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April 13, 2012

Nine Peruvians rescued from collapsed mine

Nine Peruvians rescued from collapsed mine

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Friday, April 13, 2012

Peru
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  • 13 April 2012: Nine Peruvians rescued from collapsed mine
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Ica, Peru is 300km from Lima, which is the capital.
Image: TUBS.

Nine Peruvian miners were extracted from a collapsed copper mine Wednesday morning after spending six days underground. They were trapped under the Cabeza de Negro mine in Ica, Peru since the cave-in last Thursday.

Cquote1.svg It’s pretty ugly inside. Cquote2.svg

—Freed miner

The rescue operation over the weekend was delayed by another cave-in. Workers used shovels, pickaxes, and wheelbarrows to remove more than 26 feet of earth. The only source of communication and provisions including food, water, and oxygen was a tube set in place before the shaft collapsed. Inside the mine, the men told jokes to maintain their spirits. “It’s pretty ugly inside,” said Edwin Bellido, one of the freed miners. “We slept on the ground on muddy plastic.”

President Ollanta Humala welcomed the miners as they ascended from the mine. The event rekindled Humala’s efforts to convert Peru’s illegal mines into government-recognized entities that could be regulated for safety. “This should lead us to reflect that we have to avoid these kind of risks because the results will not always be like today,” said Humala.

The nine men trapped in the southern mine will be alright after they get over dehydration and dizziness, the president said. Mining accidents killed more than 50 individuals last year in Peru’s illegal mines.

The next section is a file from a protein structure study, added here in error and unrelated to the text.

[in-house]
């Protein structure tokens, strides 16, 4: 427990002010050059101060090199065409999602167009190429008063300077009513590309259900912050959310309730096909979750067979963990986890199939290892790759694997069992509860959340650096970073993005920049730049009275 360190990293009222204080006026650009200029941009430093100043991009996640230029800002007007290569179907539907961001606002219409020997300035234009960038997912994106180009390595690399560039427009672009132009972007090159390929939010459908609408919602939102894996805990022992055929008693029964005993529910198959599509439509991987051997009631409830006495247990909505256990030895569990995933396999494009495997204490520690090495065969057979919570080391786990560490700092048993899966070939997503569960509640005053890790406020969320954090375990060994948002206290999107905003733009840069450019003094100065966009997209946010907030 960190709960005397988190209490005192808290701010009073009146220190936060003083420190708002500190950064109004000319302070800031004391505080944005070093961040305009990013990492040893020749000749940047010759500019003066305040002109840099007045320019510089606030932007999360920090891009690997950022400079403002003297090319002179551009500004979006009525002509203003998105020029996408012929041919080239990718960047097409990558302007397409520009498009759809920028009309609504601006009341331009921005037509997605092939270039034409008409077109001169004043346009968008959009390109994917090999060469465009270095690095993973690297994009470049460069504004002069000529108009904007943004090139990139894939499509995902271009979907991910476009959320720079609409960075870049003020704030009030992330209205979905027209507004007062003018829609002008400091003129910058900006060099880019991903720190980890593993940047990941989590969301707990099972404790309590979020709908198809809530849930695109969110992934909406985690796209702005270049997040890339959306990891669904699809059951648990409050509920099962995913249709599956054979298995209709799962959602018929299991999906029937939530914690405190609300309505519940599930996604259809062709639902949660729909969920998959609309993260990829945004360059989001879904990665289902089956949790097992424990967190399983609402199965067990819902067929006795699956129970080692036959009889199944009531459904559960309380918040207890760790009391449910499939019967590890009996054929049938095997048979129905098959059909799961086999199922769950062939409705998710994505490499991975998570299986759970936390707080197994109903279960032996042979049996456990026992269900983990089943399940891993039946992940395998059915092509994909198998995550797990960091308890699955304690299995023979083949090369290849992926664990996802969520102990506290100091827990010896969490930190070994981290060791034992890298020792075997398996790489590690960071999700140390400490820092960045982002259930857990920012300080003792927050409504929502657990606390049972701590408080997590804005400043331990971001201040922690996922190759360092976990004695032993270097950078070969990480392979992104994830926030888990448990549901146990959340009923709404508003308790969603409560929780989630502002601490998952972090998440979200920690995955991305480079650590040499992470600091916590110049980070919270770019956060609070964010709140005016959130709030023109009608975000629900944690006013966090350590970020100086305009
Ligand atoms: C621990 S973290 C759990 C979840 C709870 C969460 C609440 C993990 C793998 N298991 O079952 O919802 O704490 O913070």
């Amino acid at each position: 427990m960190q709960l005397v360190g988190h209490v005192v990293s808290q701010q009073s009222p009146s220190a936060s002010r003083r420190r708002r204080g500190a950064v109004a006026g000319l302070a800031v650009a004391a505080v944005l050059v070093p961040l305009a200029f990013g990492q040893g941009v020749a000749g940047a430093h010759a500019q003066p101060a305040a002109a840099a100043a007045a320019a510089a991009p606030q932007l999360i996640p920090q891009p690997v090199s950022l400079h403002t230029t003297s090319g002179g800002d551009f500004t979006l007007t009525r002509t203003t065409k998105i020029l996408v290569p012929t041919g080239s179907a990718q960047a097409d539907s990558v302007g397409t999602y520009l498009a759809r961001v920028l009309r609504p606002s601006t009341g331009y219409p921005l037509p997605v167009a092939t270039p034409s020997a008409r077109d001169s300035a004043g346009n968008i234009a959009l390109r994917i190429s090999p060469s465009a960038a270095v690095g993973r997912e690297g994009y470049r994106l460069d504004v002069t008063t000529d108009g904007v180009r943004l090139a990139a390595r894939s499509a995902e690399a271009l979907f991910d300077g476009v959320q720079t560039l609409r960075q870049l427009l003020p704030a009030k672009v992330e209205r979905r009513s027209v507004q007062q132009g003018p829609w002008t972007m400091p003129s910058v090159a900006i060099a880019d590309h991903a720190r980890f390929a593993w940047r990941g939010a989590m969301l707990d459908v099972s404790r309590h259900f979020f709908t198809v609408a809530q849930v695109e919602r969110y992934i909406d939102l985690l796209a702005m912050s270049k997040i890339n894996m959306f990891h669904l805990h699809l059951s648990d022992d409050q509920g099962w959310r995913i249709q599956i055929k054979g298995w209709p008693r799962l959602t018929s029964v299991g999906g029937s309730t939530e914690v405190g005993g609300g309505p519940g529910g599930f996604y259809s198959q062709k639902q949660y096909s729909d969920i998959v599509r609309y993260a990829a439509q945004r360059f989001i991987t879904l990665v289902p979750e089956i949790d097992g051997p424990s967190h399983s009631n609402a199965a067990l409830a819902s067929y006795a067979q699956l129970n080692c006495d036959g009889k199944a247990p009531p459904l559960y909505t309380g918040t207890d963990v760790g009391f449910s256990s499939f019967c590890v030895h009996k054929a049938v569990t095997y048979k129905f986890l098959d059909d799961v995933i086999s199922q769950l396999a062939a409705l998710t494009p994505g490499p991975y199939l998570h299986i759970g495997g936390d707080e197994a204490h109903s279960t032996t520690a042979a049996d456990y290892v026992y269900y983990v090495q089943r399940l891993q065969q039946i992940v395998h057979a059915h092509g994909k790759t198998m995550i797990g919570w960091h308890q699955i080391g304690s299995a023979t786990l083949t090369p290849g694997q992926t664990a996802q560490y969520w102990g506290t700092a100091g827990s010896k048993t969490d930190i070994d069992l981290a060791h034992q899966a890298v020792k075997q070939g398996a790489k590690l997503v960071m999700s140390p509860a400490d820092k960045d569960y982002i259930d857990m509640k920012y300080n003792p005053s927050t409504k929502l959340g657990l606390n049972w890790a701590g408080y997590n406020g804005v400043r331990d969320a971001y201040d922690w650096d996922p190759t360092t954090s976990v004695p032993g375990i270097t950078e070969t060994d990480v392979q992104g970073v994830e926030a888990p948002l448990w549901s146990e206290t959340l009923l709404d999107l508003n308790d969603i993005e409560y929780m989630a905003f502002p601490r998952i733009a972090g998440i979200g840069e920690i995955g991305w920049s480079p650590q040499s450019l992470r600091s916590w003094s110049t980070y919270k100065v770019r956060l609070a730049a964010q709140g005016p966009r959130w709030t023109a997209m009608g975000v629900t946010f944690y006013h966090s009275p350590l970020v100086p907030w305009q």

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Kentucky men plead not guilty in gay hate crime case

Kentucky men plead not guilty in gay hate crime case

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Friday, April 13, 2012

Two Kentucky cousins were indicted by a federal grand jury on charges of conspiracy, kidnapping, and assault against a gay man. They pleaded not guilty yesterday in a case the prosecution alleges is a hate crime motivated by the victim’s sexual orientation.

President Obama shakes hands with the sisters of James Byrd, Jr., and the mother of Matthew Shepard after the Matthew Shepard and James Byrd Jr. Hate Crimes Prevention Act is signed into law, Oct. 28, 2009.
Image: The White House.

US Attorney Kerry B. Harvey says it is the first time that the Matthew Shepard and James Byrd Jr. Hate Crimes Prevention Act will be used in a prosecution of a case in US courts. President Barack Obama signed the law in October 2009.

Cquote1.svg David Jason Jenkins and Anthony Ray Jenkins made a plan to assault Pennington because of his sexual orientation. Cquote2.svg

—U.S. federal indictment

The charges were brought against David Jason Jenkins, 37, and his cousin Anthony Ray Jenkins, 20.

On April 4, 2011, the two were allegedly involved in a nighttime incident in which Kevin Pennington says he was lured into a dark vehicle with the two men by two women, driven to the Kingdom Come State Park and assaulted.

Pennington says he was able to escape during the attack, hide in the woods, and seek help from the park’s office. After the incident, Pennington was bruised and had visible head injuries.

Pennington said he knew of the two men and believed they had been involved in a beating of a friend who is gay.

The 20-year-old Jenkins’ wife and sister, both 19, were not charged with the two men although it has been alleged that they verbally supported the cousins during the incident and used anti-gay language. The case involves an FBI recording of the elder Jenkins talking about his younger cousin’s motivations.